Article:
My "A" post was top ten Actors/Actresses, B was breakfasts, C was chocolate, and D was drama. Yes, it's a strange brew, with a loose theme of "tempting." Elegant things also tempt me, but I'm on a tight budget, and I don't like extravagant spending anyway. So here's a list of 10 elegant things you don't have to feel guilty about being tempted into:
10. Ballroom dancing
I've always thought ballroom dancing was the epitome of elegance - the beautiful clothes, the beautiful music, the graceful movement. Bonus: ballroom dancing lessons aren't that expensive!
I'm not thinking of the winter type of scarf (though a man in a nice coat with a wool scarf can be quite eye-catching) - I'm thinking of gauzy, silky, brilliant things for women that can be paired with just about any outfit.
I may be really off-base here, but I think museums are elegant. Old things, historical things - well, maybe not medieval torture devices! I know museums are meant to be more informative than elegant, but I still think historical knowledge and artifacts are classy.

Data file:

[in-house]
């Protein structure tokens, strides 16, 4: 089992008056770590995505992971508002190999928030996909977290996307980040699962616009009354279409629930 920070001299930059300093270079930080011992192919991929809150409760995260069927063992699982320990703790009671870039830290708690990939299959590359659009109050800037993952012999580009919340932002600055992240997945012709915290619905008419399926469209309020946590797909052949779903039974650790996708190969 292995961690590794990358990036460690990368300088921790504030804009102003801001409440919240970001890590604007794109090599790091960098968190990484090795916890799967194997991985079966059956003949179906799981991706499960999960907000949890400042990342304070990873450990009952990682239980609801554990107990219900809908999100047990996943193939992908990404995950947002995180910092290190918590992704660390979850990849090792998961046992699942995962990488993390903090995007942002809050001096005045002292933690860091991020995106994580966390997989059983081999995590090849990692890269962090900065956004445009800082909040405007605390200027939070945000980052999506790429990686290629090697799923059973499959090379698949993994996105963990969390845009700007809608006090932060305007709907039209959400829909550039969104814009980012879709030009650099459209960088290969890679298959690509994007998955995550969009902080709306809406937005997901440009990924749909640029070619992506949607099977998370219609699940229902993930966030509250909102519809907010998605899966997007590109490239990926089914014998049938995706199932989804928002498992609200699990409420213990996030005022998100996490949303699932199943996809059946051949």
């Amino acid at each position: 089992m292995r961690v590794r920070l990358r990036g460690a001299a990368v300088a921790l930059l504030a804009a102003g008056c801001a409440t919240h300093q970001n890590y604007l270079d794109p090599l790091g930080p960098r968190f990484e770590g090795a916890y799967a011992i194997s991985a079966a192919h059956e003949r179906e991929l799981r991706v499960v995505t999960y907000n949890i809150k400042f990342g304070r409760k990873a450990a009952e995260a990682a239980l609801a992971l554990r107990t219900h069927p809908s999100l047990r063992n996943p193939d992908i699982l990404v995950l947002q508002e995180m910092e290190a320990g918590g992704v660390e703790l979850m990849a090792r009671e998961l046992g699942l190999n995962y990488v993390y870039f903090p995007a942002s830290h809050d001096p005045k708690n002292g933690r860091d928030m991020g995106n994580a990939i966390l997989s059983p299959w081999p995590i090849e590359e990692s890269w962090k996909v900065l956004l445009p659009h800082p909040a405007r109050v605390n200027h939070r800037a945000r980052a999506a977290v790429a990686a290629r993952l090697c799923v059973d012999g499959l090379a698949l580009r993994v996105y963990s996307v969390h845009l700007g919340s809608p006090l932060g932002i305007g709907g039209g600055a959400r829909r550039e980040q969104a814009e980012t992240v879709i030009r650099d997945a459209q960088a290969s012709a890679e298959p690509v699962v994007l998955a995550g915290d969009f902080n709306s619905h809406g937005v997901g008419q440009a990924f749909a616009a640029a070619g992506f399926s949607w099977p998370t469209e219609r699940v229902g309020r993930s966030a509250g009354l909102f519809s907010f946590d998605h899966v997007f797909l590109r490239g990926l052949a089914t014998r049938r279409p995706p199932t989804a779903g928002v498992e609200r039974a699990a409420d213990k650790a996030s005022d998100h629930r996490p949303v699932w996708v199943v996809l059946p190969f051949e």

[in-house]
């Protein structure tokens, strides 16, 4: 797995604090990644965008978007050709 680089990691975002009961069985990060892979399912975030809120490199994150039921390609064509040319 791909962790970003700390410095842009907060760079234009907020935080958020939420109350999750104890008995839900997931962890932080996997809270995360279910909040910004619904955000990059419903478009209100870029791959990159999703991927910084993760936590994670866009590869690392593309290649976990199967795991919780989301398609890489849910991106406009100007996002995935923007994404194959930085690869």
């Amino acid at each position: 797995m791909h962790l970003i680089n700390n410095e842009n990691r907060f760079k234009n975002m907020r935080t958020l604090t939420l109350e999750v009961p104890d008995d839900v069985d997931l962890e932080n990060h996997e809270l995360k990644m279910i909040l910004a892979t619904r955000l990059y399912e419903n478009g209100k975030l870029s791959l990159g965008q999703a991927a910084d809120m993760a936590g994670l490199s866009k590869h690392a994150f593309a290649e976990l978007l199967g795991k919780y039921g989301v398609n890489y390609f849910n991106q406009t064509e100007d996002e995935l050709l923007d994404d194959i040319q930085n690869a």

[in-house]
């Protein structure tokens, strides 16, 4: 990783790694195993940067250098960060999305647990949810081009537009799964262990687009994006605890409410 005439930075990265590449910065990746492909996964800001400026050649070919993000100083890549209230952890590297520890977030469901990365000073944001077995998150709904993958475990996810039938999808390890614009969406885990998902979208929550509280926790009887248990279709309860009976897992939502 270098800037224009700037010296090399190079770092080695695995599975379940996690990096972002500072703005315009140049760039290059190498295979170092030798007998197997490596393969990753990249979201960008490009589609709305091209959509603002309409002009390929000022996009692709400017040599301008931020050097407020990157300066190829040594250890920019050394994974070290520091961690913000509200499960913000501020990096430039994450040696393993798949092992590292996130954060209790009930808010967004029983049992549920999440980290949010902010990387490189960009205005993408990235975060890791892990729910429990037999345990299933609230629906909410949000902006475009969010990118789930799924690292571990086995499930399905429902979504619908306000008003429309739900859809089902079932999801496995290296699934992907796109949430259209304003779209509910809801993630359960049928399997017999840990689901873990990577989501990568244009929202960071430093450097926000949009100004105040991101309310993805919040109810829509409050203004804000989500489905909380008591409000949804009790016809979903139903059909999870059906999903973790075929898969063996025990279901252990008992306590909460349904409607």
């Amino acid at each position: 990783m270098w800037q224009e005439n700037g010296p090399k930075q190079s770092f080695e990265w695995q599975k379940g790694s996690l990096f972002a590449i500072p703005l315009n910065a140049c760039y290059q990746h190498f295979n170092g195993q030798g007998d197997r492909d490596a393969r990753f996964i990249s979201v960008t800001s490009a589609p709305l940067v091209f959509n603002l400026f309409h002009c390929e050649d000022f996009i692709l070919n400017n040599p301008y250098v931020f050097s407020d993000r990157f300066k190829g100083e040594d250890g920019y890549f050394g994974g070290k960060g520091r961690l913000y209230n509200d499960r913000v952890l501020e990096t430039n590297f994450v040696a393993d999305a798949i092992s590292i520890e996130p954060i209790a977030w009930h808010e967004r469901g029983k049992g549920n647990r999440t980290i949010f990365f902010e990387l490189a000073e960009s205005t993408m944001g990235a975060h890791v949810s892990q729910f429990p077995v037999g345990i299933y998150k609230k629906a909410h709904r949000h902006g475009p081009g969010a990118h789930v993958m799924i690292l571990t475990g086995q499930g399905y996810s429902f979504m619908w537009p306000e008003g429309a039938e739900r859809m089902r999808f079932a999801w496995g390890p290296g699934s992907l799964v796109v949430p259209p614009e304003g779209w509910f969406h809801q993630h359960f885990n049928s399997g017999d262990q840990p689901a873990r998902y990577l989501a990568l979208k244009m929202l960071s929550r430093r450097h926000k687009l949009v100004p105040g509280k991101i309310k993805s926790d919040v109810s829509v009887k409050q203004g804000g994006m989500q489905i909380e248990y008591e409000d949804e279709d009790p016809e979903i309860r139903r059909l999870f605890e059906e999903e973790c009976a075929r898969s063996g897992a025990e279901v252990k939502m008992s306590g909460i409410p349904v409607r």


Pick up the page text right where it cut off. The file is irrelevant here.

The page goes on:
7. Wine glasses.
Even if you aren't having wine. Any beverage in a wine glass will do. (Well, maybe not milk).
These not only add a touch of elegance to your backyard, but they are wonderfully relaxing to swing in, too. Unless you get dumped out of one.
5. Candles and lanterns.
A flickering light has a sort of elegant and mesmerizing magic to it.
4. Maps and globes.
This may reflect my bias (I'm a geographer and lover of maps), but I think a nice globe or framed map adds an elegant touch to any room. Also, maps tell stories. At least, good ones do.
3. Afternoon tea.
Not to be mistaken for high tea (which is actually more of a dinner). This lovely English tradition makes me think of delicate china and delicious finger foods. By the way, it's perfectly acceptable to also serve coffee at an afternoon tea.
Okay, so I had to include one thing that blows my affordable criteria away.
What's your favorite elegant thing?
Oddly enough for this book-a-holic, books didn't make my list of elegant things, though many books are crafted elegantly - both physically and in word-crafting. But I tend to label my books as "adventurous" or "romantic" or "riveting" rather than elegant. I highly recommend East, by Edith Pattou, for an adventurous version of Beauty and the Beast, or Ender's Game, by Orson Scott Card, for a riveting science fiction twist.
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